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SpamAssassin Bayes training via Cpanel

lorio shared this idea 4 years ago
Needs Feedback

Offer easy ways to train the bayes filter of SpamAssasin per User and global.


http://wiki.apache.org/spamassassin/ReportingSpam

Report is not the same as Learn (http://spamassassin.apache.org/full/3.4.x/doc/sa-learn.html).

But both methods could be offered.


HAM and SPAM training could be offered via cpanel gui. Upload/Paste emails in a form to train the filter.

Or via IMAP folders (e.g. SA_HAM and SA_SPAM) , which could be defined via cPanel GUI. A cron job or a button to read in these folders.


Third way could be two emailadresses / email aliases which allows forwarding of HAM and SPAM to an emailaddress to train filter.


NonSSL http://forums.cpanel.net/f43/exim-spamassassin-enough-426381.html

SSL https://forums.cpanel.net/f43/exim-spamassassin-enough-426381.html

Comments (11)

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Scripts like these could be implemented to submit hashed and train the local bayes filter.


http://www.ruwenzori.net/code/teach-sa/

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I definitely agree that training the bayesian filters with SpamAssassin could stand to improve users' experiences. The toughest point I think is to find a way that is easy enough for even the most casual of users to understand and utilize. Remember, many email users may not even have the knowledge that cPanel "exists". They're simply utilizing an email account provided to them.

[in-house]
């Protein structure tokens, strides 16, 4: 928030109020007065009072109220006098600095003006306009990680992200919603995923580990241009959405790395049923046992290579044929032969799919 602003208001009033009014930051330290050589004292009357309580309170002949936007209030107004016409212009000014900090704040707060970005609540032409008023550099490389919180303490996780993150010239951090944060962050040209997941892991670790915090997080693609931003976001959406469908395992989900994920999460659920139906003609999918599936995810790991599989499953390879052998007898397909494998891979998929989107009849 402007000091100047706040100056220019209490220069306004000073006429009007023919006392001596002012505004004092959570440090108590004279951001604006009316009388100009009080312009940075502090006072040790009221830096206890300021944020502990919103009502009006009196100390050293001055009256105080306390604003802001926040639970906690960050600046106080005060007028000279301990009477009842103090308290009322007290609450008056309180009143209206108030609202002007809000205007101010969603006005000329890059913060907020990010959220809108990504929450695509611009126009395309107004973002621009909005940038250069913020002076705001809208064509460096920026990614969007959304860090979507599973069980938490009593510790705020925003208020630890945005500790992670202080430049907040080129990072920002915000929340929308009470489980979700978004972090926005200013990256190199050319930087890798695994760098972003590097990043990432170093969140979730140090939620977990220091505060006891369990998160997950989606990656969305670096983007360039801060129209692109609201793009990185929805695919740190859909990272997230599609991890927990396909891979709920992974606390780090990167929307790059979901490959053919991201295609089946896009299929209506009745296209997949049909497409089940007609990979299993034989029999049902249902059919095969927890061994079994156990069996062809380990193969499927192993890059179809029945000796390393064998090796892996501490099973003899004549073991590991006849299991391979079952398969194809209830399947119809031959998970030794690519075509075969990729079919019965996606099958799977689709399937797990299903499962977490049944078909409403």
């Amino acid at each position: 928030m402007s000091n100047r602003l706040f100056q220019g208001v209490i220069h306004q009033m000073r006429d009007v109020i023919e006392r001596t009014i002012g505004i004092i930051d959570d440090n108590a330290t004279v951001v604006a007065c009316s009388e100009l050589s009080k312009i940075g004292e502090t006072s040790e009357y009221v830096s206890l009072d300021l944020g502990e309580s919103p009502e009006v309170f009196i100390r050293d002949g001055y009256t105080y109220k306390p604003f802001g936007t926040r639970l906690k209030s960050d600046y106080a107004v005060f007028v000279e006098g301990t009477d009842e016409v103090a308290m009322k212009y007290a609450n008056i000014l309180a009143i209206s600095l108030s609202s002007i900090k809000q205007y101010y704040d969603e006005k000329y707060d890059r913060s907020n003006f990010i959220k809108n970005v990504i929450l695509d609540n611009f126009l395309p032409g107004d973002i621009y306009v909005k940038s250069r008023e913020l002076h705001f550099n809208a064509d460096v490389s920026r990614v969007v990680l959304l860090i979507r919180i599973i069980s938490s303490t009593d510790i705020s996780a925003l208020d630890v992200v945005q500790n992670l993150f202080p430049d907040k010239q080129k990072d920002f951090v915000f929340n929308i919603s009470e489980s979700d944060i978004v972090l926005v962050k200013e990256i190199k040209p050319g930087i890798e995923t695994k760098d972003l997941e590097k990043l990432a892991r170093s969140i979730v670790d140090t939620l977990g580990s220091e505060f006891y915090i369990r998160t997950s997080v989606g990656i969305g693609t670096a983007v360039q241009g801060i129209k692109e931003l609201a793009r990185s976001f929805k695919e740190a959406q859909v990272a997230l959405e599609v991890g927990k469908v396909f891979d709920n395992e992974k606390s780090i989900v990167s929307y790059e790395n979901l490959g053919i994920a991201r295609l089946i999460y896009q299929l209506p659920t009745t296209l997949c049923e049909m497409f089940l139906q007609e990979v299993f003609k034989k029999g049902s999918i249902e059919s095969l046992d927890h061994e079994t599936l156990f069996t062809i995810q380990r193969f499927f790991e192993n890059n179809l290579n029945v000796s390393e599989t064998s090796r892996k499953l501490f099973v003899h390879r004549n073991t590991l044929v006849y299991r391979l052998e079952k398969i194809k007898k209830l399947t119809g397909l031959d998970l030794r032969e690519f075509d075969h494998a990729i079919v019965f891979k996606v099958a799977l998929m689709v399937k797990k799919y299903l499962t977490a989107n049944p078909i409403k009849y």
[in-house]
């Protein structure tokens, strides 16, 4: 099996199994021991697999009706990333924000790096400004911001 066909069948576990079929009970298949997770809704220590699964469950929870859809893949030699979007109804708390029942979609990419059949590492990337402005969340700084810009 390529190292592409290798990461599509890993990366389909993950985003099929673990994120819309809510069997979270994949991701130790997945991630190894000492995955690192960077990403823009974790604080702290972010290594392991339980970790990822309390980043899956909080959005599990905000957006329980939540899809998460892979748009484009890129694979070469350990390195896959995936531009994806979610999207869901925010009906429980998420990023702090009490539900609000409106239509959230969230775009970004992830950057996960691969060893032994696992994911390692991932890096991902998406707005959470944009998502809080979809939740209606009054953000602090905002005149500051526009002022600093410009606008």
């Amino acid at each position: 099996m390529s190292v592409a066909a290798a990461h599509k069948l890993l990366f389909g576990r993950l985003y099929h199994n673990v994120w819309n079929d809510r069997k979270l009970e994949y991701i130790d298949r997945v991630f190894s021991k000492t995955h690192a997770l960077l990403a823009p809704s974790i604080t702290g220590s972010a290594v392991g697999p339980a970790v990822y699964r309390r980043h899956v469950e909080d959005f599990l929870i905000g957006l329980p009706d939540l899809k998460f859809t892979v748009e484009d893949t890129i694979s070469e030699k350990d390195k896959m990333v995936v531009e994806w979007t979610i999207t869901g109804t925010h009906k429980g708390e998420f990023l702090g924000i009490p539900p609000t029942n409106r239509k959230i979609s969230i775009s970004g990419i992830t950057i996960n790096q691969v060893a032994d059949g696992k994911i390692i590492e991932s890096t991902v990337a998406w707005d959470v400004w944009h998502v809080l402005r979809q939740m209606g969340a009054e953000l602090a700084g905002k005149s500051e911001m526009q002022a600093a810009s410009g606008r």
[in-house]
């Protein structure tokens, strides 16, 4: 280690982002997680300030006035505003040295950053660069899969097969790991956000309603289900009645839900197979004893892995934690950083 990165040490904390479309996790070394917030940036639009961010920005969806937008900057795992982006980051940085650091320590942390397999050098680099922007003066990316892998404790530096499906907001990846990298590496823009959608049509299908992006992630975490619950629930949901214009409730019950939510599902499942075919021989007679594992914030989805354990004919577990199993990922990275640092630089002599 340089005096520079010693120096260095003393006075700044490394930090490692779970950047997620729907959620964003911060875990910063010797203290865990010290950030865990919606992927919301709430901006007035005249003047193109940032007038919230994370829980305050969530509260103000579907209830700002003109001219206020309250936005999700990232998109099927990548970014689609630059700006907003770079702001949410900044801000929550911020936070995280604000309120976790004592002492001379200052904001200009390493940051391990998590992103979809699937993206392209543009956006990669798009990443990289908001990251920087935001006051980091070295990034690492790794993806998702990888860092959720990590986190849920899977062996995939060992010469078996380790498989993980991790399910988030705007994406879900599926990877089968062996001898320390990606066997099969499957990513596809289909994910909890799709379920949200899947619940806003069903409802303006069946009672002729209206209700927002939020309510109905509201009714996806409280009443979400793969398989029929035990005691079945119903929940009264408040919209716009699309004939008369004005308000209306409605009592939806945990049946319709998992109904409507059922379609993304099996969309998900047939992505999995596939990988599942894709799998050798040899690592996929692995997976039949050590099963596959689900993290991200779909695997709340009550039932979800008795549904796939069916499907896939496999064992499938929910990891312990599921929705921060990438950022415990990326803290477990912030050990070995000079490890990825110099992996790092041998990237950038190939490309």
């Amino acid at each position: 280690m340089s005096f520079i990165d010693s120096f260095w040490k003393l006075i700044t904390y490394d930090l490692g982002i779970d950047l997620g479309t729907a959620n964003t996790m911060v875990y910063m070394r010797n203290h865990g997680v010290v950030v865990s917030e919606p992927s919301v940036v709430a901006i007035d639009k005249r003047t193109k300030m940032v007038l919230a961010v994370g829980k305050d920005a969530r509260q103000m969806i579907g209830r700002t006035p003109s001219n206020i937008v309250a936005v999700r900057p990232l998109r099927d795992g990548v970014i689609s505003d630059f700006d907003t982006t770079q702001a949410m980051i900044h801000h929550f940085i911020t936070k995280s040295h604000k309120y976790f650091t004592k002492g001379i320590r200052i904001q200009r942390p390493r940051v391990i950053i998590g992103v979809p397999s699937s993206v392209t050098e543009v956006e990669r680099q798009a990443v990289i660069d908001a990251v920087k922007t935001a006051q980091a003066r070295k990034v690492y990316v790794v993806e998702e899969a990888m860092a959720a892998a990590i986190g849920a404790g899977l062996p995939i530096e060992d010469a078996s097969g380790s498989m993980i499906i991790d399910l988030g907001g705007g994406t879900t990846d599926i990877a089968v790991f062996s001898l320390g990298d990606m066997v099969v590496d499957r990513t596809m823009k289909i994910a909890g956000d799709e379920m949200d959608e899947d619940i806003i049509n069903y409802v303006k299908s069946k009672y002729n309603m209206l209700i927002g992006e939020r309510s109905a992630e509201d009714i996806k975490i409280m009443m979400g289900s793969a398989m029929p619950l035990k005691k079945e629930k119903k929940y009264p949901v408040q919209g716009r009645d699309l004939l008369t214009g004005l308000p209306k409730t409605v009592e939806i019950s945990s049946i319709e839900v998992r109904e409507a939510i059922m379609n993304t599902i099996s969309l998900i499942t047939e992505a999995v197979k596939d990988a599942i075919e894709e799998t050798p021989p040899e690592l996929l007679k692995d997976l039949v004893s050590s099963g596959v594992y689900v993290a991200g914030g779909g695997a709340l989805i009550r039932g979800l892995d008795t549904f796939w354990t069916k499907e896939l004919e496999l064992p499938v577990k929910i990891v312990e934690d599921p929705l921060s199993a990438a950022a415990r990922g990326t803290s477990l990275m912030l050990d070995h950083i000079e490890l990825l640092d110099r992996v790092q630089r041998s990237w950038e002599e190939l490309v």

As a result, I'd love to see some use cases and thoughts discussed here along those lines.


On a personal level, I had at one point on my cPanel & WHM server deployed a set of cron jobs that ran sa-learn --ham and sa-learn --spam accordingly on designated "ham" and "spam" folders within each email account. Therefore management became as simple as moving mail within folders (which virtually every mail client, smartphone, etc) supports. It worked well, and only required that users understand the folders exist and that it will "train" the spam system in cases where it was wrong.


Ideally, each client itself would support it (plugins for Thunderbird, integration into iPhone/Android mail clients, integration to webmail clients, etc). However, that's not something we can directly control nor necessarily have any influence on.